The chef is renaming Fowler & Wells, after learning about the name’s connection with the debunked theories of phrenology.
NYS Entity Status
NYS Filing Date
AUGUST 20, 2014
NYS DOS ID#
NYS Entity Type
DOMESTIC BUSINESS CORPORATION
2014 - CHINA WOK II RESTAURANT INC
AROUND THE WEB
- Tom Colicchio Changes His Restaurant’s Racially Tinged Name
By KIM SEVERSON - Wednesday Aug 23, 2017
- Restaurant Review: A New Kind of Sichuan Restaurant for New York
By PETE WELLS - Tuesday Aug 1, 2017
In downtown Flushing, Queens, Guan Fu Sichuan shows off the rich variety of flavors beyond the familiar blast of chiles.
- Restaurant Review: At Don Peppe, Expect a Lot of Everything
By PETE WELLS - Tuesday Jun 20, 2017
The hallowed Italian-American restaurant is near the airport and the racetrack in Queens, but it’s in a world of its own.
- Restaurant Review: Vegetables With Benefits at ABCV
By PETE WELLS - Monday Jul 3, 2017
The menu at Jean-Georges Vongerichten’s new vegetarian restaurant in the Flatiron district tries to impart “plant-based intelligence.”
- Restaurant Review: The Grill Is Confident, Theatrical, Sharp and New Yorky
By PETE WELLS - Tuesday Aug 22, 2017
The former Grill Room of the Four Seasons now holds a restaurant with a full-battery charge.
- One Day, One Place: Washington’s shadowy spy history
By Spud Hilton - Thursday Aug 3, 2017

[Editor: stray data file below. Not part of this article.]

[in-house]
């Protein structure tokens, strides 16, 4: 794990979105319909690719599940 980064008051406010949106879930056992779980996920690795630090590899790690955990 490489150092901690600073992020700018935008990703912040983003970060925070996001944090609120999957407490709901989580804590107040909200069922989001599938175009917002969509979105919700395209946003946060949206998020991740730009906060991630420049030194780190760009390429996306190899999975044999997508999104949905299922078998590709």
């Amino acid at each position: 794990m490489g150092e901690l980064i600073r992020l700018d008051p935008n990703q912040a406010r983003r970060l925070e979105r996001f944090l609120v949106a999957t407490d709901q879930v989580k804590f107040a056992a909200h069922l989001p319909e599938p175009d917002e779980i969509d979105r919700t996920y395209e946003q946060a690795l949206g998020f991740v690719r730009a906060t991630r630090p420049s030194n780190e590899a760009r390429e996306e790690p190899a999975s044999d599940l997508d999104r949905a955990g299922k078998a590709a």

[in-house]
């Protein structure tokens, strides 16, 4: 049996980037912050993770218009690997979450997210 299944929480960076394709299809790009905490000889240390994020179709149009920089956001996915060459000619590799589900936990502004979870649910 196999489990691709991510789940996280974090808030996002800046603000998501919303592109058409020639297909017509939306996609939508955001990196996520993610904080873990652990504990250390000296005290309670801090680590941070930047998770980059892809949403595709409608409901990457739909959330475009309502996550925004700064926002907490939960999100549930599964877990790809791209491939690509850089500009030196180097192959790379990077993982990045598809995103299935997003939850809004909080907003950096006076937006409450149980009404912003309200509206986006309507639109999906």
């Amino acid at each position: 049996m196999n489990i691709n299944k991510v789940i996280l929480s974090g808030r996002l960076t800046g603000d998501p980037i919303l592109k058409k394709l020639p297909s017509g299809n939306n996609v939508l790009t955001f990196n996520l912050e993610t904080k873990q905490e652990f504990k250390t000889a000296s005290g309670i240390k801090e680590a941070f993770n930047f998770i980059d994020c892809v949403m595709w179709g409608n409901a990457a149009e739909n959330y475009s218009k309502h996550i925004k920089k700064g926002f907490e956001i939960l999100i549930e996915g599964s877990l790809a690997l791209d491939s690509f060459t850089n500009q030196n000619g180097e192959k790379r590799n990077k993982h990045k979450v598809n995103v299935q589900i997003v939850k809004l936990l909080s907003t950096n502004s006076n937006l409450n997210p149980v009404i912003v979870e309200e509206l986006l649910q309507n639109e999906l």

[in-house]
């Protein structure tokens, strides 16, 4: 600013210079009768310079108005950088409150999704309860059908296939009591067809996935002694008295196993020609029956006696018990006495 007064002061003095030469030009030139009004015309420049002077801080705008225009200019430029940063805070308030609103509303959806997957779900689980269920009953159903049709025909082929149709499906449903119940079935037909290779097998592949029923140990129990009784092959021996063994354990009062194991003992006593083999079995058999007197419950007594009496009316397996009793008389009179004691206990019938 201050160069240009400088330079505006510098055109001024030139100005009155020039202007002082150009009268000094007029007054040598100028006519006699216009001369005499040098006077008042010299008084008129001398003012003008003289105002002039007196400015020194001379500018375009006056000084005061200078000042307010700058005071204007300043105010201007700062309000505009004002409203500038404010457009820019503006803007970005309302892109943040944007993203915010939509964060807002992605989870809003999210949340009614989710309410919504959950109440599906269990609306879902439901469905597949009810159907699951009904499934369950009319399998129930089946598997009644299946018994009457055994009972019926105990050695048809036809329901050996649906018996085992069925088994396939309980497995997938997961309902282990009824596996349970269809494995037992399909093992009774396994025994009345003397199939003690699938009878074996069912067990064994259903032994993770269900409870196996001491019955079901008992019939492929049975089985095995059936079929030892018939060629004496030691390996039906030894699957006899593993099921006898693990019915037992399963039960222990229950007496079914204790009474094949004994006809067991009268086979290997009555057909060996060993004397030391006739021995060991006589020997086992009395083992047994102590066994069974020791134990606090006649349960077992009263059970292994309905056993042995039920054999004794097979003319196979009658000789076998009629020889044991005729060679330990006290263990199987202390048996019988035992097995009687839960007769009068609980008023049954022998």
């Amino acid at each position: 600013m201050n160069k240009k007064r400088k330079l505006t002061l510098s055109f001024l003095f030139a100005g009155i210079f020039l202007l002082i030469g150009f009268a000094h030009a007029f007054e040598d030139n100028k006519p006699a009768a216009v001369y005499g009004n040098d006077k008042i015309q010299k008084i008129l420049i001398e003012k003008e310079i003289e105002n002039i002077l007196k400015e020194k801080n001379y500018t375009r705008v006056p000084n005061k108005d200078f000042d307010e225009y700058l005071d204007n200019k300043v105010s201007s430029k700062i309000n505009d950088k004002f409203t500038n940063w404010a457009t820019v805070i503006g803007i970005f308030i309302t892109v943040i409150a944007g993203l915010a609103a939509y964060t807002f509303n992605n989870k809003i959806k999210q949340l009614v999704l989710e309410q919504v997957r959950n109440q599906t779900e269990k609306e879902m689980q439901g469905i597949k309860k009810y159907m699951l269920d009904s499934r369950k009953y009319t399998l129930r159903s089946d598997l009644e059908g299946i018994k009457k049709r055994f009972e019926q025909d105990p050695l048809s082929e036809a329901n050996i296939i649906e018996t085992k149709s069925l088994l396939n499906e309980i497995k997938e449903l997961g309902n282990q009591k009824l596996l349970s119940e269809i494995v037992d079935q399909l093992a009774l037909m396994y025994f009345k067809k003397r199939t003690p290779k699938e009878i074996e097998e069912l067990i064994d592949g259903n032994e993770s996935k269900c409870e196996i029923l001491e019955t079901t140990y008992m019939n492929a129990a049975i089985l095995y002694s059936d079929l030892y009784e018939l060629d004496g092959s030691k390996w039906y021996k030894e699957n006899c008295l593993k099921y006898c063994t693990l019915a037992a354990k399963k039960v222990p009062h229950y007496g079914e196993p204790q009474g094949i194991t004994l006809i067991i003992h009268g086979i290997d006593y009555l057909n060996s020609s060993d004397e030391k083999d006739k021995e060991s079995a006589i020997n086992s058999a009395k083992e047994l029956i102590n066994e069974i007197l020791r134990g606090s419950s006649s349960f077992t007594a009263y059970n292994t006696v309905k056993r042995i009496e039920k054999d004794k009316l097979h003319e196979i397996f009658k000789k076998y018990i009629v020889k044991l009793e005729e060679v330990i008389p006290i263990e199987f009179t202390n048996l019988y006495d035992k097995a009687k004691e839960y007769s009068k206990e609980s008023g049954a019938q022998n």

[...] the capital that bears his name today has carried on the grand tradition pretty much since it became the seat of power, through civil wars, world wars, cold wars, computer wars and everything in between. Fortunately, while the realm of spies historically has been a shadowy underworld rarely witnessed by the public, there are enough historical sites worth visiting around the District — including a few with great drinks and cuisine — as well as a captivating museum dedicated to the topic and the mysterious people and practices involved. Grab breakfast — maybe even the vaguely appropriate eggs Benedict — at the Mayflower Hotel, where supposedly FBI Director J. Edgar Hoover ate lunch daily for 20 years (the restaurant is now called Edgar). Because of its proximity to the White House, the Mayflower has plenty of brushes with presidential history — Franklin Roosevelt and Harry Truman both lived there. (There are maps at some stations showing the 20-minute ride out to the site of a mailbox that CIA officer Aldrich Ames used to communicated with Soviet contacts — except the current mailbox is a replacement.) Sites in the area include the Wok and Roll Restaurant, once Mary Surratt’s boarding house where John Wilkes Booth plotted with his confederates to assassinate Abraham Lincoln and two others. [...] drop by the Pullman House, a Beaux Arts mansion built by the family of Pullman railcar fame, but that for decades was the Embassy of Russia or the Soviet Union (until 1994). Grab lunch at the Occidental, a popular dining spot for politicians, celebrities, deal-makers and, apparently, spies. Photos of the restaurant’s more famous diners cover the walls — supposedly you can tell a lot about Washington from how the photos are rearranged. Save the entire afternoon for the International Spy Museum, a sprawling collection of artifacts, displays and history about espionage, as well as exercises for would-be spies looking to hone their skills (memorize a “cover story” and be tested on it). The museum is organized by historical era, as well as by technology and popular culture; don’t miss displays of assassination tools, secret listening devices, the most notorious spies and an entire section on James Bond. (There’s even a small display recognizing famed chef Julia Child, who worked for the Office of Strategic Services during World War II.) Save a little time for the museum’s gift shop, an enormous collection of trinkets, books and gadgets for would-be spies. Head out to Georgetown for drinks and dinner at Mr. Smith’s of Georgetown, formerly Chadwick’s, a popular pub near the Potomac River where in 1985, Aldrich Ames, handed about 7 pounds of secret documents to Soviet diplomat Sergey Chuvakhin, including a list of Soviet citizens gathering information for the CIA. Finish the night a few blocks up Wisconsin Avenue at Martin’s Tavern, a corner lounge known to be a favorite spot of Nathan Gregory Silvermaster, a U.S. government economist who was said to have operated a ring of communist spies and was a member of the Soviet secret police.